yep, happens all the time. i've gotten so i avoid doing signings if there is no in-store excitment. i refuse to hand sell my own book. can't do it. doesn't work for me. booksellers have to 1) be excited about your book 2) create a buzz within the store and get their customers excited. otherwise it's a flop. some stores simply post (obscurely) that you will be there, then wonder why nobody came. this hands-off method only works for brand names, and not always for them.

Julia Buckley said...

Well, I'm glad to hear that, Anne, because I've met some writers who do it and probably do it well, but I just can't get into that mode. Maybe we can do non-signings together. :)

Henway Twingo said...

I've been loving your Bouchercon coverage, and I can't stand to read you morose. (I'm Caroline's tall red-haired roomie from the reigstration nook). Being one of the great unpublished, I can't completely relate, but as a former sales human, I absolutely do.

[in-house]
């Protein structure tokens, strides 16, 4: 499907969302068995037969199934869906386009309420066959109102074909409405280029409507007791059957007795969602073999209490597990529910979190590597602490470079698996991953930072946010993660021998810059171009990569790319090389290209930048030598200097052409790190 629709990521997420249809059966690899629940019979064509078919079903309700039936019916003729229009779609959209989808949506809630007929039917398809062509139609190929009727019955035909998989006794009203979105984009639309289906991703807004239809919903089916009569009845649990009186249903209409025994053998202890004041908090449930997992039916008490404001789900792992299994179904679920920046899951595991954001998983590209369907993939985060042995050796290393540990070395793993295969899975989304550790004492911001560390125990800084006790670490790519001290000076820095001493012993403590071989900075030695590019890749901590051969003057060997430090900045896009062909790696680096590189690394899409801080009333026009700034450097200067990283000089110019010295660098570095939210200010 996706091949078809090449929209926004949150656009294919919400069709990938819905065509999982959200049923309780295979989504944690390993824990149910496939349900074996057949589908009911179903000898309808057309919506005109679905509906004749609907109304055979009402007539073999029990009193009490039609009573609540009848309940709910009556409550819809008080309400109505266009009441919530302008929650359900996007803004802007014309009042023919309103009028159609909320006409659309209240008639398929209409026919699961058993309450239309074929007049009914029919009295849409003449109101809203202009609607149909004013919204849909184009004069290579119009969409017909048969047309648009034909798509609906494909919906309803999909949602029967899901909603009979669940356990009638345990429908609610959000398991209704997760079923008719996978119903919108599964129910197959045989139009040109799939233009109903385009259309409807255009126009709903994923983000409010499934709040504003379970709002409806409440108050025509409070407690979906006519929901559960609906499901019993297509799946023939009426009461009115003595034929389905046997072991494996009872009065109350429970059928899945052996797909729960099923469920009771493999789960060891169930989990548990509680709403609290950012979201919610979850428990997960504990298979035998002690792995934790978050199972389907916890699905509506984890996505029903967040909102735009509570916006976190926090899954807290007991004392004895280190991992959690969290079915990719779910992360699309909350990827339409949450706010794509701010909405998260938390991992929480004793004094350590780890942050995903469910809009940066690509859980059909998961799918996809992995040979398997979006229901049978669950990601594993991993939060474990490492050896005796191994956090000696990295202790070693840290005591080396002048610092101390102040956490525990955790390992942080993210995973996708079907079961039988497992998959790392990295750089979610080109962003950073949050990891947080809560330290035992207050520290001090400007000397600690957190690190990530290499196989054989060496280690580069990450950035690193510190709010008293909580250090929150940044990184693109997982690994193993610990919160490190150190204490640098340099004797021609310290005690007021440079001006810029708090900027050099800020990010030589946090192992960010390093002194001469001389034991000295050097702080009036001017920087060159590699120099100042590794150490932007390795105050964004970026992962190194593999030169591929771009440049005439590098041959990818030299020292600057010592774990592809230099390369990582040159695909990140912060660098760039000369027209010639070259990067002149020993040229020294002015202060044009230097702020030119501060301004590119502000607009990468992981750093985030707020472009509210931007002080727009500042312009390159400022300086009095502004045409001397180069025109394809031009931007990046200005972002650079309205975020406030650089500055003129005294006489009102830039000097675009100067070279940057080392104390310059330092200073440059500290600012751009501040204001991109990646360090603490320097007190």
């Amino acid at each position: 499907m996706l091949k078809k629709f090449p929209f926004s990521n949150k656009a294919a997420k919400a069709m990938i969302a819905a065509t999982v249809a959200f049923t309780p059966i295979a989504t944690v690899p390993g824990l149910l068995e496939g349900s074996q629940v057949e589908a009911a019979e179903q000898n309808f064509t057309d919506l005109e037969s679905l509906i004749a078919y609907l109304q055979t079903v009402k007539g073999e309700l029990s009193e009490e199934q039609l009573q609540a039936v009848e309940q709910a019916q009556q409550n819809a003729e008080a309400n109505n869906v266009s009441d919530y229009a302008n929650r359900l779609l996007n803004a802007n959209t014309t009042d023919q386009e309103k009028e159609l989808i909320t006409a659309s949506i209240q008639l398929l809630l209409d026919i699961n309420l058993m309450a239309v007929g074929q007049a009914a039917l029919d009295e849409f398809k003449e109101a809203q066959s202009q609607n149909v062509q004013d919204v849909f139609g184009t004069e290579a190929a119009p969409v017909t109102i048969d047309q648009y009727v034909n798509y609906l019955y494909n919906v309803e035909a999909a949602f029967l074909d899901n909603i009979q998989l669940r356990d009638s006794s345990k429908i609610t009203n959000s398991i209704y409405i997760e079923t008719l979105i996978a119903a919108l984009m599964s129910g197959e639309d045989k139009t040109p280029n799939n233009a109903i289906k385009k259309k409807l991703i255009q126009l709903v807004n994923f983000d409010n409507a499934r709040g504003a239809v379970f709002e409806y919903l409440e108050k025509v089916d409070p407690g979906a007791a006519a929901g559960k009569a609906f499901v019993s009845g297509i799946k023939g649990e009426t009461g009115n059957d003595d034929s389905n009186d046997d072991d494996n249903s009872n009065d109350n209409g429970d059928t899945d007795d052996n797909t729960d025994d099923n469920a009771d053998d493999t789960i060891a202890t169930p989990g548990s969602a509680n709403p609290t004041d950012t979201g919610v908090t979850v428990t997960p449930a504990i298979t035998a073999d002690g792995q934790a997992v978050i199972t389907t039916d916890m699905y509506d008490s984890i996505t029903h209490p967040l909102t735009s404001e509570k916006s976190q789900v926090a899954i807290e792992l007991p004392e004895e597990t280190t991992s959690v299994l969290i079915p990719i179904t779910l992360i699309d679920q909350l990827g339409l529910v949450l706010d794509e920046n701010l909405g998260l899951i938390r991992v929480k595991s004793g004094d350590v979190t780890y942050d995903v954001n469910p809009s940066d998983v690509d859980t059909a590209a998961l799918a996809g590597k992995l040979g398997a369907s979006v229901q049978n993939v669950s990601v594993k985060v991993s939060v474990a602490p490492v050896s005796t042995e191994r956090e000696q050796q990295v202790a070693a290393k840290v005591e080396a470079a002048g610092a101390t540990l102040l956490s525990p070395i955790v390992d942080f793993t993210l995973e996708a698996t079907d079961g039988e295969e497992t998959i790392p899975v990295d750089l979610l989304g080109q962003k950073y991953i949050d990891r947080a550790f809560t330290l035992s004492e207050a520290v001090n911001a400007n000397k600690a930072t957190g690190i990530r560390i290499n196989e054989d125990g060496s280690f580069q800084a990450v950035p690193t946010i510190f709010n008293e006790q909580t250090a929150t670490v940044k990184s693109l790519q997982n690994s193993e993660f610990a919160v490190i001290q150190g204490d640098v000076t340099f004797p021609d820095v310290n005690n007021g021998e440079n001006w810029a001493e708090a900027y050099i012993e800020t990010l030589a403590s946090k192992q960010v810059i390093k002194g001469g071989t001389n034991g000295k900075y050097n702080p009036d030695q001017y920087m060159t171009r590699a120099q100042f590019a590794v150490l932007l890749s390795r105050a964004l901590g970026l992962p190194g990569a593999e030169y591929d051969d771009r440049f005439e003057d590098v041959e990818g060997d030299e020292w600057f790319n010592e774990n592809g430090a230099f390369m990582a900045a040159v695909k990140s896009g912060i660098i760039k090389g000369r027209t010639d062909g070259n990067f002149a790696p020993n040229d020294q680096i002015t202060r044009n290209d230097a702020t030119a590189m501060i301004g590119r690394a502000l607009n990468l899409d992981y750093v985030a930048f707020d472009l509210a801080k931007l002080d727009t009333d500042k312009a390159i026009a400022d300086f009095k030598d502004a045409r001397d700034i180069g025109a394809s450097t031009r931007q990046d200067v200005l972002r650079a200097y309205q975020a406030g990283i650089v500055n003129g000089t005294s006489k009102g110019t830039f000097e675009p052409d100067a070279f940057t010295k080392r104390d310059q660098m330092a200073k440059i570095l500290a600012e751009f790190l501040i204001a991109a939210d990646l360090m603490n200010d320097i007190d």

One of my published friends recommended to me the following comfort of hilarious and horrible tales. Robin Robertson's MORTIFICATION: Writers' Stories of Their Public Shame includes seventy true stories "of public indignity by some of our finest living writers -- this is a celebration of defeat, and a chance to indulge in that most malicious of pleasures: schadenfreude. You will read about dashed hopes and collapsing bowels, thwarted desire and unimpeded drinking; of fans queuing up for Stephen King's blood; Margaret Drabble bidding at a mock slave auction in Dallas; Louis de Bernières and the S&M prostitute; A. L. Kennedy's disintegrating trousers; William Boyd endorsing Shake 'n' Vac; Margaret Atwood's on-air brush with the Colostomy Association; about an author wanting to kill a member of her audience or another succeeding (accidentally) in killing his host's beloved pet."